The Internet of Things is based on sensors and controls in all sorts of devices. When those types of devices are used to create a smart home, they can give residents unprecedented control and insight. The proliferation of smart devices, however, also opens the door to new dangers and threats.
According to research architect Brandon Creighton, with application security provider Veracode, "At the end of the day, you're installing a device that is really just a tiny computer." Even with something as simple as a smart light socket that you can control remotely with your phone, what makes that possible is the little computer in the switch that can talk to the Internet — which means that Internet users can talk back.
"The same technology that enables us to build these quite complex devices also creates the potential for security vulnerabilities," said Creighton. "And the vulnerabilities will inevitably be found."
A recent report from HP, the Internet of Things Security Study: Home Security Systems Report, gives some idea of the extent of the problem. According to the report, "HP reviewed 10 of the newest home security systems revealing an alarmingly high number of authentication and authorization issues along with concerns regarding mobile and cloud-based web interfaces. The intent of these systems is to provide security and remote monitoring to a home owner, but given the vulnerabilities we discovered, the owner of the home security system may not be the only one monitoring the home."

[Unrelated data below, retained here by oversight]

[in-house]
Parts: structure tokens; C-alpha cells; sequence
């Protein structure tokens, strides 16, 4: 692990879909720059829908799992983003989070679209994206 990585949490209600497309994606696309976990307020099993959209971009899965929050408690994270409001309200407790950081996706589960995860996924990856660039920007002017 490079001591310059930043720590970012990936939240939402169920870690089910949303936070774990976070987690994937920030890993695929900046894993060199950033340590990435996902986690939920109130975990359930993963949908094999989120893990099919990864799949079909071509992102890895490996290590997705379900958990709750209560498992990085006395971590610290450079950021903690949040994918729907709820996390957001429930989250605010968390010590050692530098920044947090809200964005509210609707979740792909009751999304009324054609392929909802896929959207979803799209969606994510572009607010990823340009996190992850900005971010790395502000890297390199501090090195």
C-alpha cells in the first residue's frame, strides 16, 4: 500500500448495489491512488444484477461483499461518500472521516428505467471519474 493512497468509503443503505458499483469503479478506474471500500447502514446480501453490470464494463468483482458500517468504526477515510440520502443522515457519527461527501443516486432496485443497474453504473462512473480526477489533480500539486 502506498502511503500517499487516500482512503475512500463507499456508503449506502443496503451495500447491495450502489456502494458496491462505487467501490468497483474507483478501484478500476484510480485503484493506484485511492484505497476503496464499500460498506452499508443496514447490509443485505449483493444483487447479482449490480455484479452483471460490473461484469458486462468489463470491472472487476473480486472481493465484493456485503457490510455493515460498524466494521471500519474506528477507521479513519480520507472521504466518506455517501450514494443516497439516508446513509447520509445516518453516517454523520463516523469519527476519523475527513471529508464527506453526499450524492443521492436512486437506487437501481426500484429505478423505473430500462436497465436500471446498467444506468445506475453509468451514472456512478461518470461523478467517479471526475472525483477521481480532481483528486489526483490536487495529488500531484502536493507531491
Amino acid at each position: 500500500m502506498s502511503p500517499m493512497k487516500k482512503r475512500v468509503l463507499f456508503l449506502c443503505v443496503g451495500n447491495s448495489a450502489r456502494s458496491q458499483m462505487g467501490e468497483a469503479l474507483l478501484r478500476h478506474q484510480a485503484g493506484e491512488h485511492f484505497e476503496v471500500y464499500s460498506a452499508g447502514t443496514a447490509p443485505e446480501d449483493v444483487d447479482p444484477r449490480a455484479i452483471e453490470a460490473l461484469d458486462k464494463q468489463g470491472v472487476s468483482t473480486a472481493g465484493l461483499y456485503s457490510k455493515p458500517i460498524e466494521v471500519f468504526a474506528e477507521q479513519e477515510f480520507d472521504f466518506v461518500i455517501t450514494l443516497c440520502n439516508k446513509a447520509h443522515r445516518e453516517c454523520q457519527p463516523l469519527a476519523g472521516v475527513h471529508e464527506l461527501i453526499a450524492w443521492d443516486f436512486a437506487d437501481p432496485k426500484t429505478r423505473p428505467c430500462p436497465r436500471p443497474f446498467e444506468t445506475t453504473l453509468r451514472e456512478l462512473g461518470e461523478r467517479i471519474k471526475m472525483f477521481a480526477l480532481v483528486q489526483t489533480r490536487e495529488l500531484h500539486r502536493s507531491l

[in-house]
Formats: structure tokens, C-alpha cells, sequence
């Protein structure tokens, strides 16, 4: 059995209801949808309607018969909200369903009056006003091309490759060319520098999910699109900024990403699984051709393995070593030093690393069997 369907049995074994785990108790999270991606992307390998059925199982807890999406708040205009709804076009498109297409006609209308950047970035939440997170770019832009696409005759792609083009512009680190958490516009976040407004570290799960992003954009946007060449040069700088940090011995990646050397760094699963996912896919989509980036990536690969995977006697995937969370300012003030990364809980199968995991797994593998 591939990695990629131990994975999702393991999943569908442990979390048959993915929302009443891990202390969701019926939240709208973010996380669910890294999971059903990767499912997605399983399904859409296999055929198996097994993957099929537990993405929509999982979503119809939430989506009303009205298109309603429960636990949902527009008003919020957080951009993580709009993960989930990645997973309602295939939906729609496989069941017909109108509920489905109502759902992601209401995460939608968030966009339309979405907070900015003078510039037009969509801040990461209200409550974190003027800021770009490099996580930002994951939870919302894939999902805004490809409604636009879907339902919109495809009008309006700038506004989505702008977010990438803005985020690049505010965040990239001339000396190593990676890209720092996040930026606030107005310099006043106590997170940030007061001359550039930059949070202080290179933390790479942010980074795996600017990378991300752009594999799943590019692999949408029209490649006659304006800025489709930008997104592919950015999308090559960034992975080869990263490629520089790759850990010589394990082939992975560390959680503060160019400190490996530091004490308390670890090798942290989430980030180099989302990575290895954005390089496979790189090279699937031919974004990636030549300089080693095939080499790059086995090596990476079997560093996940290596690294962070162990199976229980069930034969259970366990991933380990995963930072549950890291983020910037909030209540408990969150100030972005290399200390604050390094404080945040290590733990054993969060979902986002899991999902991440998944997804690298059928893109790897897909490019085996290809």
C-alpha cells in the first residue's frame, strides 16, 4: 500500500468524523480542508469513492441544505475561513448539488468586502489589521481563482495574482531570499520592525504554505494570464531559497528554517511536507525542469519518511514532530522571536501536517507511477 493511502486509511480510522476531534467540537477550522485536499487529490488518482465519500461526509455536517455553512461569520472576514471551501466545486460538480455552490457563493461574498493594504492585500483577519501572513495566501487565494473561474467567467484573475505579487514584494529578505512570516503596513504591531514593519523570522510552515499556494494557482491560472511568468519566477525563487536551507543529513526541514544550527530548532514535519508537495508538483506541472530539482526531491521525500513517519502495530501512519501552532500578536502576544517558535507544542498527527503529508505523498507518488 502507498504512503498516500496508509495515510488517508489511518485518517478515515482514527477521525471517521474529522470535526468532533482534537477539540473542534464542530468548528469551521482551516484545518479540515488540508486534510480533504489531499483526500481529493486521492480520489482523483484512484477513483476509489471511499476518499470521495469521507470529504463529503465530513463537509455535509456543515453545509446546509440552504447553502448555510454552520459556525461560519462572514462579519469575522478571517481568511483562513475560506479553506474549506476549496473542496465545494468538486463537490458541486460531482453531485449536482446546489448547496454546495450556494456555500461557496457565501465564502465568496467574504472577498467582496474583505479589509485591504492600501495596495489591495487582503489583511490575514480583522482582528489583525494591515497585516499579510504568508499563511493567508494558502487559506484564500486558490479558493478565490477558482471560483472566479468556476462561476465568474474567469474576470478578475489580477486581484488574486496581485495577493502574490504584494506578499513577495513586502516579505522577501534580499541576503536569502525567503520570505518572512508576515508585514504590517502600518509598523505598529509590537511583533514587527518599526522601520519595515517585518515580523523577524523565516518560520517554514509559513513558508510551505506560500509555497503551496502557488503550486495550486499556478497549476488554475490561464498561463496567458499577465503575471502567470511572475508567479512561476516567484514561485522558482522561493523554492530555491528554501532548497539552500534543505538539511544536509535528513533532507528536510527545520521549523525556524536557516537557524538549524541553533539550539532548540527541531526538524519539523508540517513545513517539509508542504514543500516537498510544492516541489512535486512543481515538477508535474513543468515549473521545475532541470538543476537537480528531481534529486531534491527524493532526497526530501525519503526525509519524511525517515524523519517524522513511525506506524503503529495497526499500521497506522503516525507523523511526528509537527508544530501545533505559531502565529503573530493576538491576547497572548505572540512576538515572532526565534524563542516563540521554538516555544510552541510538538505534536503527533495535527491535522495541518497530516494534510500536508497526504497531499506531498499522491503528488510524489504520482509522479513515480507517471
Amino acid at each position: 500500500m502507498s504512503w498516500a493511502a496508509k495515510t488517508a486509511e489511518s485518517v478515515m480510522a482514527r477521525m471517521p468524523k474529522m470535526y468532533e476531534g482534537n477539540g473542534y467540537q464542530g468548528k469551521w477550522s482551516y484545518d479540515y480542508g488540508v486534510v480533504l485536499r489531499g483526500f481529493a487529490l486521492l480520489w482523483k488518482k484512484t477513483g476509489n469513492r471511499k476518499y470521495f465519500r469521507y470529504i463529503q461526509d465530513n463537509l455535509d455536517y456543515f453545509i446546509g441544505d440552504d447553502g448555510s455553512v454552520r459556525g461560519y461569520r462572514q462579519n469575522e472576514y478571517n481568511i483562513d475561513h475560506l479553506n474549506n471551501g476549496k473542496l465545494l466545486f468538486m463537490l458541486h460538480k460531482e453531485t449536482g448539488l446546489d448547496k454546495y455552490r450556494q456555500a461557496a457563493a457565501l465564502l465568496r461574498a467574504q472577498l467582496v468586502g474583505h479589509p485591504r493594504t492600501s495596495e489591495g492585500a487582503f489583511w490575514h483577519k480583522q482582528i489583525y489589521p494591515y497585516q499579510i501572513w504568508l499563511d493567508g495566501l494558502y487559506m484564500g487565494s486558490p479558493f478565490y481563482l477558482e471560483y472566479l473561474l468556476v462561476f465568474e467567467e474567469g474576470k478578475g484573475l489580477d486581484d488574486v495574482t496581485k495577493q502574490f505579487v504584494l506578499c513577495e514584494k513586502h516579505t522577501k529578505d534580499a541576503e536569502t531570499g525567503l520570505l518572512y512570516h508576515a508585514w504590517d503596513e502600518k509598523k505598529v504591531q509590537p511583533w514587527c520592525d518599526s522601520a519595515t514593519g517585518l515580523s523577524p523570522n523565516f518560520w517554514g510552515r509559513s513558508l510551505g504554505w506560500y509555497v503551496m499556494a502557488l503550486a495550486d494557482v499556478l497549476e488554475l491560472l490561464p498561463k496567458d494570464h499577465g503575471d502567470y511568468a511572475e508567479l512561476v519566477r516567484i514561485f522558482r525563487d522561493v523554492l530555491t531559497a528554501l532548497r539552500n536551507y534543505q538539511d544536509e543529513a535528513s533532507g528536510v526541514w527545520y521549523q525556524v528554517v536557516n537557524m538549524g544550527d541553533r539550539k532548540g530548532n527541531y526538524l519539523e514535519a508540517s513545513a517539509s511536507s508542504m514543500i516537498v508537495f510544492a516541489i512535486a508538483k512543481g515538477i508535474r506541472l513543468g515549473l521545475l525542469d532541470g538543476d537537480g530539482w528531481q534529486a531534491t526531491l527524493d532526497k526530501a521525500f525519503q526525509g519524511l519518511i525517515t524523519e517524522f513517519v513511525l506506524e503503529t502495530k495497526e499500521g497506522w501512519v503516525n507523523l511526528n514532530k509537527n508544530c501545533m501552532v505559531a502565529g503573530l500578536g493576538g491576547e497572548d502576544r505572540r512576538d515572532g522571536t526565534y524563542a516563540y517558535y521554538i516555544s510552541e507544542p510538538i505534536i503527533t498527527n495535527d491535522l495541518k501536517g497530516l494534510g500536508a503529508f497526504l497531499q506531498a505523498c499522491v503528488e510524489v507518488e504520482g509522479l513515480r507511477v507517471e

What's a homeowner to do? While it's practically impossible to stop a determined professional hacker, there are steps you can take to at least make their task more difficult, and to discourage the simpler attacks. Think of these seven steps as the connected home equivalent of putting locks on your windows or stopping your newspaper delivery while you're on vacation.
1. Be aware of the data each device can capture
Daniel Miessler, practice principal at HP Fortify On Demand, HP's managed security testing solution, led the research behind the security study. "Understand the sensors that are at play on the device," said Miessler. "So, for example, does your TV have a camera that's facing out? Where is it facing — the entire living room? The bedroom?" Whenever you deploy something with sensors in your home, you're raising your risk of unauthorized access.
"In our recent report," Miessler continued, "the scariest thing was being able to remotely monitor homes, basically including their video cameras. Because it was security systems that we tested, 10 out of 10 had this problem — it wasn't just watching the camera, it was also knowing when you're home and when you're not." Whatever further steps you take to secure your home will rely on understanding what holes you're trying to plug; for example, by making sure any cameras are pointed only at the specific areas you're concerned about.
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